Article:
by Anne Martin -- December 19th, 2015
We live in culture of consumerism–we are a consumerist society.
7 billion people later, and now we also live in a world enduring rapid climate change and species extinction on a massive scale.
President Obama declared famously in his second State of the Union Address, “If Congress doesn’t act, I will.”
His remark shook me. But I don’t think that this is a problem for politicians and environmentalists to solve. I believe that this is a problem for all 7 billion of us to do something about. It is time to change. It is past time to change.
And it begins here, with the United States. It’s been time for the American public to stand up.
The EPA announced that in 2013, Americans recycled or composted 87 million tons of municipal solid waste (trash), out of the total 254 million tons generated. These numbers resulted in a recycling rate of approximately 34.3%. Recycling and composting prevented the release of roughly 186 million metric tons of carbon dioxide into the air—the same effect as if we had removed 39 million cars from U.S. roads.
So the question becomes…what if we could do better? What if every city offered composting services? What if we recycled more? Better yet…what if we generated less trash to begin with? What if everything that we produced could be (and was) recycled?
14.6% of our waste in the year 2013 was made up of food, 27% consisted of paper, and 13.5% was derived from yard trimmings. The three greatest contributors to the nation’s total trash count were all either recyclable or compostable. With minimal effort, we could make significant improvements in reducing our greenhouse gas emissions.
We can begin with food—141 trillion calories of which is wasted in the U.S. each year.
Wasted food is at its heart a waste of natural resources. According to the John Hopkins Center for a Livable Future, the food that we throw away annually accounts for 35% of freshwater consumption, 31% of cropland, and 30% of our fertilizer usage. When food rots, it also becomes a significant source of methane within landfills.
Food waste is something that everyone can become more conscious of, and work together to combat—whether it be cooking smaller portions, using food before it goes bad, committing to finishing leftovers, or starting a composting bin. On a larger scale, we need to create avenues for getting food that isn’t supermarket perfect (aesthetically), and otherwise left in farmers’ fields, into the hands of people who need it. We need to make similar strides to reduce the large amount of wasted food coming out of bakeries and supermarkets. Cities can play a huge part by offering composting services, just as they do for trash and recycling.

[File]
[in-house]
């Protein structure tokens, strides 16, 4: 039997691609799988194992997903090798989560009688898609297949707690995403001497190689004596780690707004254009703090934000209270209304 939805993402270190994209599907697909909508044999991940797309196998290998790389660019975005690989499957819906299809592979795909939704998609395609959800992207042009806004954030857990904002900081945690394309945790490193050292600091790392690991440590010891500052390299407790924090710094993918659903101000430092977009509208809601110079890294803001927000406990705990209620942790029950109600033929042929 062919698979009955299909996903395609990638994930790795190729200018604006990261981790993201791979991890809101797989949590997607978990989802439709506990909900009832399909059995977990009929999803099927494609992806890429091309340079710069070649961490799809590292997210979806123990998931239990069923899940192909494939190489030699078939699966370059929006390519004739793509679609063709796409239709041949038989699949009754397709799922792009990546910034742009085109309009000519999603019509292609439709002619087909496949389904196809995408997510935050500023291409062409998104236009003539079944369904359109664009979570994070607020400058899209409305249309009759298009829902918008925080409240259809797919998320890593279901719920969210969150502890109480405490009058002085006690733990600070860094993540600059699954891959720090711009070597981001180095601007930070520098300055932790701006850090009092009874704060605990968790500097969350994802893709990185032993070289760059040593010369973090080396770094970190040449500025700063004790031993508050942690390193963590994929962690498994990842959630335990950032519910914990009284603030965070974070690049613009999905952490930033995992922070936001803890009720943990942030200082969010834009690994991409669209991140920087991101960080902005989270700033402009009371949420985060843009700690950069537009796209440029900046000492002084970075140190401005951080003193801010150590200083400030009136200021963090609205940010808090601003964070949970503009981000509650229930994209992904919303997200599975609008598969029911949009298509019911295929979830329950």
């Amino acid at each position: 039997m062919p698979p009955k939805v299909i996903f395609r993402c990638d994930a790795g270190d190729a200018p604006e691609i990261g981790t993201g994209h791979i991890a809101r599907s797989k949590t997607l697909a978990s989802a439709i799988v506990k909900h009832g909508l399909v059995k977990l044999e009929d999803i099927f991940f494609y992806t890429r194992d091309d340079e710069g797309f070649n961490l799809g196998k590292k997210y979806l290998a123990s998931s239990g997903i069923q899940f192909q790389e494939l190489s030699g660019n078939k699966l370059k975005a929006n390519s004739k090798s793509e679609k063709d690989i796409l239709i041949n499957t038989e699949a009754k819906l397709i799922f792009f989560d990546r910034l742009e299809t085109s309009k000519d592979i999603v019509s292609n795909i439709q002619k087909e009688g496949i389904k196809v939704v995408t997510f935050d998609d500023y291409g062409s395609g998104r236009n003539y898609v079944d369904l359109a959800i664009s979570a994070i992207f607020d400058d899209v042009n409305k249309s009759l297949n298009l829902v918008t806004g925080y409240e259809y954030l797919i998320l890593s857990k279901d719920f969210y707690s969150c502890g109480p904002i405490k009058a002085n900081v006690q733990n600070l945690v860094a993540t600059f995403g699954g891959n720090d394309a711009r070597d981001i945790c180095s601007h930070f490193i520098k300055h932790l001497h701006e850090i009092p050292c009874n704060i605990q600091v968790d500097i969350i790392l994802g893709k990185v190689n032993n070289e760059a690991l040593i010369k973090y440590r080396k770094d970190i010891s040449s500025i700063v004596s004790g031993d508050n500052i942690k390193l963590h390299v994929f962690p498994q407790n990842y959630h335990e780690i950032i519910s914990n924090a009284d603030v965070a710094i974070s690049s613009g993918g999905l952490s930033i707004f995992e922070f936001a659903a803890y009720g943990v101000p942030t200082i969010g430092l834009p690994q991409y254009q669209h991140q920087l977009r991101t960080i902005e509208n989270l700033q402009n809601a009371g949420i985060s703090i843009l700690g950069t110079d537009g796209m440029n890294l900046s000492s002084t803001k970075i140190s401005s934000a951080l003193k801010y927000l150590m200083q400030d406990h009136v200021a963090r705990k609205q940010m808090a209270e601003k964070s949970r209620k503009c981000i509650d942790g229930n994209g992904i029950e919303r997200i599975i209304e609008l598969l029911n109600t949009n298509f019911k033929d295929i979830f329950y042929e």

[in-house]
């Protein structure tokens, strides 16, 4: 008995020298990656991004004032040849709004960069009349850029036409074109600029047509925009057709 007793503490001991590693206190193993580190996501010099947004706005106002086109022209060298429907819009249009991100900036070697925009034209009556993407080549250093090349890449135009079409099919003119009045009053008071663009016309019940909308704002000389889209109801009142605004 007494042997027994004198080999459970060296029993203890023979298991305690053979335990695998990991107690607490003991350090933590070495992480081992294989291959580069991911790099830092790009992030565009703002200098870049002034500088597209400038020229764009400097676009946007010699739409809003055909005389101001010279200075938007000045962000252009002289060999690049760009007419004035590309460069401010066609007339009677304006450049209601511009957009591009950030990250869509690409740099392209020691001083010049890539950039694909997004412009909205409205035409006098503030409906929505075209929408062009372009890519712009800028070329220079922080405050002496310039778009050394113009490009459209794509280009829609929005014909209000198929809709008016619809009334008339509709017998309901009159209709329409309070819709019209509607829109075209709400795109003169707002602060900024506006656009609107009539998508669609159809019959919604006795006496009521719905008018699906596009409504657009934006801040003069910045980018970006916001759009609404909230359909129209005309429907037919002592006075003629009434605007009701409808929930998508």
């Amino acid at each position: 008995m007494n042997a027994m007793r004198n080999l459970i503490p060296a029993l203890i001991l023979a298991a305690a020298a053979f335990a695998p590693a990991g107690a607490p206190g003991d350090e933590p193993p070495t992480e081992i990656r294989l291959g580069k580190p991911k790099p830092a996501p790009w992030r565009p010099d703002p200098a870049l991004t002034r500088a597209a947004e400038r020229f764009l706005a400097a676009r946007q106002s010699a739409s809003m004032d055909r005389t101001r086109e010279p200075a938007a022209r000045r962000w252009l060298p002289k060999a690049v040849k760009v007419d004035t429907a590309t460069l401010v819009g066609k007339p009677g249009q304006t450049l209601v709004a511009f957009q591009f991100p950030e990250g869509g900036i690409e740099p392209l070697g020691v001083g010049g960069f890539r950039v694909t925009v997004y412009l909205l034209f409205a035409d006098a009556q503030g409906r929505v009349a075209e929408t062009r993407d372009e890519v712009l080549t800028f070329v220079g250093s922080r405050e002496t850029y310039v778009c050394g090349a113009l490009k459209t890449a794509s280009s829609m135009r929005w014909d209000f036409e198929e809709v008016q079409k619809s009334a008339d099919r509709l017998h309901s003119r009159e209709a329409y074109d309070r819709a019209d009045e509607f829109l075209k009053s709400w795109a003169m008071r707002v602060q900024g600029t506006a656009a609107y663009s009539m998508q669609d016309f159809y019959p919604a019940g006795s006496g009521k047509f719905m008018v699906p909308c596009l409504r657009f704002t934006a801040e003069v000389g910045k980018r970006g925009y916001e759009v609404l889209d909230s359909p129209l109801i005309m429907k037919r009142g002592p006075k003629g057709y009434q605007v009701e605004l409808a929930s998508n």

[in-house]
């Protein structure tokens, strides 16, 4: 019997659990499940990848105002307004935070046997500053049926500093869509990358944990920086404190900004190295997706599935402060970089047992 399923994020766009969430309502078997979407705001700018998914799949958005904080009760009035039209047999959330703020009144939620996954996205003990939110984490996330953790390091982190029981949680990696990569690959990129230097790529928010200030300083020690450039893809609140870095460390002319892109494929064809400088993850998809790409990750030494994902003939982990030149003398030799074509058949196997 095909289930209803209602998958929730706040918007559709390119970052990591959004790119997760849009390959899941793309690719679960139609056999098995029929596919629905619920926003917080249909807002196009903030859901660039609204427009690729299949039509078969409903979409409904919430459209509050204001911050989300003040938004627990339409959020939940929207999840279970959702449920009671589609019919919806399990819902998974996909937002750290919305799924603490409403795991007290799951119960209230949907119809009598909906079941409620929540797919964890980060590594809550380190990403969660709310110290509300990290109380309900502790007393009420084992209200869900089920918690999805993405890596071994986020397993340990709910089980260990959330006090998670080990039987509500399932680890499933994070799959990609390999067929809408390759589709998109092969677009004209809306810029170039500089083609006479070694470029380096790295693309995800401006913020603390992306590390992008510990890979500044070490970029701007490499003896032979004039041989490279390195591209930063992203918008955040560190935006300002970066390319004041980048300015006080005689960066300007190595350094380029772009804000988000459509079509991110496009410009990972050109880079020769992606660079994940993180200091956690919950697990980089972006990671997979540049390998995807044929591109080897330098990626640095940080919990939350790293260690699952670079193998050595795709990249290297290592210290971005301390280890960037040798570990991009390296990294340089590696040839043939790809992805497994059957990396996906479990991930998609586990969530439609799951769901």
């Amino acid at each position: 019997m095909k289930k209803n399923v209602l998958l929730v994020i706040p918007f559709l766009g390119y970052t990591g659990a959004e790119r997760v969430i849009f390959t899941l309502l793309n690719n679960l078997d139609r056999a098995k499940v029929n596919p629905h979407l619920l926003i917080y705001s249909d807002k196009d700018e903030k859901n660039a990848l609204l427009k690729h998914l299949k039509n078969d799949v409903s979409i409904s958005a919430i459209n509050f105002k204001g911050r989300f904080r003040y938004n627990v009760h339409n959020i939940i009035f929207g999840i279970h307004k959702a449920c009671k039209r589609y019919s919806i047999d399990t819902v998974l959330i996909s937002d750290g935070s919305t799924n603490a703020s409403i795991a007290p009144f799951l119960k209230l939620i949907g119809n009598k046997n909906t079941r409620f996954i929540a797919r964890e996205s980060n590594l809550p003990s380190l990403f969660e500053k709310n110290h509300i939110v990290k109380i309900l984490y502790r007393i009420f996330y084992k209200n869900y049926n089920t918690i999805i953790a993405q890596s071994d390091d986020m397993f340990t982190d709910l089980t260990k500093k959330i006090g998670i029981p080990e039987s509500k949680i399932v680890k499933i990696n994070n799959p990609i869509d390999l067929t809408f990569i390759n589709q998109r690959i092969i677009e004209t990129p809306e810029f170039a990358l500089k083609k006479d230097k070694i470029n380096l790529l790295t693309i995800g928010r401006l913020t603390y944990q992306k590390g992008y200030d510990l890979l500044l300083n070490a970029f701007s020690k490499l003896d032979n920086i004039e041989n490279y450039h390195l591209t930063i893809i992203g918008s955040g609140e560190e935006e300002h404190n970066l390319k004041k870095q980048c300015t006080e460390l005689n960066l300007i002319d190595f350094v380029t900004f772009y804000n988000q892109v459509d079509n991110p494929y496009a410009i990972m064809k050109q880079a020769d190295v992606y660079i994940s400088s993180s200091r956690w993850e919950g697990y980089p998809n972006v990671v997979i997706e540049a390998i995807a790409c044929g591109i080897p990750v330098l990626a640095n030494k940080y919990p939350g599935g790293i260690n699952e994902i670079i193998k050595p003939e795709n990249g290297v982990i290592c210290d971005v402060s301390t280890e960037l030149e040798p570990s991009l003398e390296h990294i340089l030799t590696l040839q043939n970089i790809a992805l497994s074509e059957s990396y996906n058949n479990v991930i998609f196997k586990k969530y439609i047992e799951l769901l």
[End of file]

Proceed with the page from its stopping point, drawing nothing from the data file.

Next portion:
Of course, nothing happens without power.
In 2014, the average U.S. residential utility customer used approximately 911 kWh per month. Small electric devices, heating elements, and motors made up 27% of this energy usage—devices unrelated to cooking, water heating, space heating, clothes dryers, computers, or televisions. These are devices we can likely utilize far less often.
Unfortunately, coal generated 39% of the electricity that we consumed, while solar provided only 0.4%. The power sector was responsible for 38% of our total greenhouse gas emissions last year.
We can do better.
Investing in renewable energy sources is not a choice, but rather the way forward. It is an opportunity that we must take advantage of now, as building new infrastructure and transitioning into new power sources may take decades.
As of now, we are severely underutilizing some of our nation’s most valuable natural resources—sun and wind!